In view of the political complexities of Jerusalem, what is the most desirable course of action that Israel's national authorities should take in regard to the city that is of such central concern to Jews, Christians and Muslims?
Unlike the Carter Administration (with the Brookings Report), the new Administration has not come into office with any known general policy framework of its own for the settlement of the Palestine problem and the Arab-Israeli conflict. In addition to the priority accorded by President Reagan to the domestic economy, the fact that the Israeli elections were to be held on June 30 served to purchase additional time. Nonetheless, the emerging indicators of what the new Administration's policy might be give cause for concern to some observers of the Middle East scene.
Five months after Ronald Reagan_s inauguration, his Administration_s approach to the vital Persian Gulf region is clear_but the logic behind its policies remains obscure. More disturbing, the policies themselves are contradictory and self-defeating; unless modified, they won_t work.
A year ago, in reviewing the problems of oil supplies and Western security, I focused on the deplorable developments that had occurred during 1979, and emphasized the grave dangers involved if most of the oil-consuming nations remained dependent on oil from the Organization of Petroleum Exporting Countries, and were unable to achieve effective international coordination of their energy policies. It now appears appropriate to examine how circumstances have changed--or remained unchanged--during the intervening year, and to suggest lines of action, for both the short and medium term, that should be pursued vigorously.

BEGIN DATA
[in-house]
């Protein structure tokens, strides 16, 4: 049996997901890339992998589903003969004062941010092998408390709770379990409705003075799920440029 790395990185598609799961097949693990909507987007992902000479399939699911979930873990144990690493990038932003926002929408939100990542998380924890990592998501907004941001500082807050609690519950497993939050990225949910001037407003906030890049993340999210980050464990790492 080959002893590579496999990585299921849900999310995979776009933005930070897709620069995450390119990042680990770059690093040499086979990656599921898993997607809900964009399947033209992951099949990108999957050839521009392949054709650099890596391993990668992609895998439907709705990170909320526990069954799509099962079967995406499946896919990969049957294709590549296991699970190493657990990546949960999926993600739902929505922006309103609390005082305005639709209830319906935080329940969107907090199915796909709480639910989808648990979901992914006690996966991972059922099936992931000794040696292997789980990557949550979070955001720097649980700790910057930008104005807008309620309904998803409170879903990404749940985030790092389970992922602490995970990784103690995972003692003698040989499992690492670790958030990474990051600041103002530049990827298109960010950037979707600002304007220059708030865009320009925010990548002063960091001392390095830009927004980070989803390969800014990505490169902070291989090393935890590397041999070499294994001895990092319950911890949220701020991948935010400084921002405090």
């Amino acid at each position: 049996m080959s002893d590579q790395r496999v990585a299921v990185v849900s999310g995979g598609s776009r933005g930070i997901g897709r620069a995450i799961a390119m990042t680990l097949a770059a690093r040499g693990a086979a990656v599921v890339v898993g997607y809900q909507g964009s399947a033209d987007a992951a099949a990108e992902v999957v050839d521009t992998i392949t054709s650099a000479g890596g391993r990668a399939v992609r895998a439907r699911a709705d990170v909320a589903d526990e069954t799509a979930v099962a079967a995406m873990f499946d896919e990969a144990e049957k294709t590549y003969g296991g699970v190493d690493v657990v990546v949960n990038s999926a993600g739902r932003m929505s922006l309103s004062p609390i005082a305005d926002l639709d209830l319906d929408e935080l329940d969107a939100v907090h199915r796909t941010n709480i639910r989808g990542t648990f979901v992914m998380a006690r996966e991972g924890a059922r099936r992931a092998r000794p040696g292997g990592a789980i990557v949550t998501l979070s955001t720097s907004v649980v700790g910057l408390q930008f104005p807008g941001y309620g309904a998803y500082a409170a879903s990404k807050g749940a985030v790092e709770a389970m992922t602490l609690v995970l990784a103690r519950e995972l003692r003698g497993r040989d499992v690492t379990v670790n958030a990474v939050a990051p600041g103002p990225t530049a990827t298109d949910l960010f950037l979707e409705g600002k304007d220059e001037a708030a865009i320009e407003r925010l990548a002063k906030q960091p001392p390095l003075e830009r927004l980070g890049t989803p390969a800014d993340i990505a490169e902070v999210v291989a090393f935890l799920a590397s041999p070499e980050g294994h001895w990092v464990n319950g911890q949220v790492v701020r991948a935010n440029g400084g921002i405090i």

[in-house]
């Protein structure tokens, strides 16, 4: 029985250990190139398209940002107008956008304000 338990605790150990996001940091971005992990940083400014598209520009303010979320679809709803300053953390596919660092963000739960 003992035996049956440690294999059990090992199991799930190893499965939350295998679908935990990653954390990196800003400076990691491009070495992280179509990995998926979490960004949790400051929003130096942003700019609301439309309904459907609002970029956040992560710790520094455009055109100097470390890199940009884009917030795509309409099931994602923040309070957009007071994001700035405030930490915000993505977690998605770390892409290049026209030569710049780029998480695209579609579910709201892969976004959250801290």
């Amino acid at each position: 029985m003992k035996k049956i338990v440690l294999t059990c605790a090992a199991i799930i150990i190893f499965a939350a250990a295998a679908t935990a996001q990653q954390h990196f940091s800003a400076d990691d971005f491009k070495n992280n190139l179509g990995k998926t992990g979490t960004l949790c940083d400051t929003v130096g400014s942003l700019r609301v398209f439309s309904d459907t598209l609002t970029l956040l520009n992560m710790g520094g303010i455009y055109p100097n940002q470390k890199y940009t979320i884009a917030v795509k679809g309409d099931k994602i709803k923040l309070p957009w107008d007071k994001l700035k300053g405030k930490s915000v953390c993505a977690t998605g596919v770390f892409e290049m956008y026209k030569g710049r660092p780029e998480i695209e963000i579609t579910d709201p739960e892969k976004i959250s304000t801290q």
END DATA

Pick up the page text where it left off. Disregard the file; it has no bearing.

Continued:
Since 1973, attempts to adjust the structure of the world economy to rapidly rising costs of energy have dominated all other economic issues. Successive efforts to accomplish this objective through international agreements between oil importing and exporting countries have met with very limited success, largely because of the attempt to link them to a range of other problems. On the other hand, adjustment in the narrower sense of maintaining essential supplies of higher cost oil within the existing framework of trade and capital flows has been quite effective for many countries. The annual growth of world oil consumption has been cut from over seven percent before 1973 to less than two percent since then, thereby eliminating the excessive drain on the petroleum resources of the nations in the Organization of Petroleum Exporting Countries (OPEC).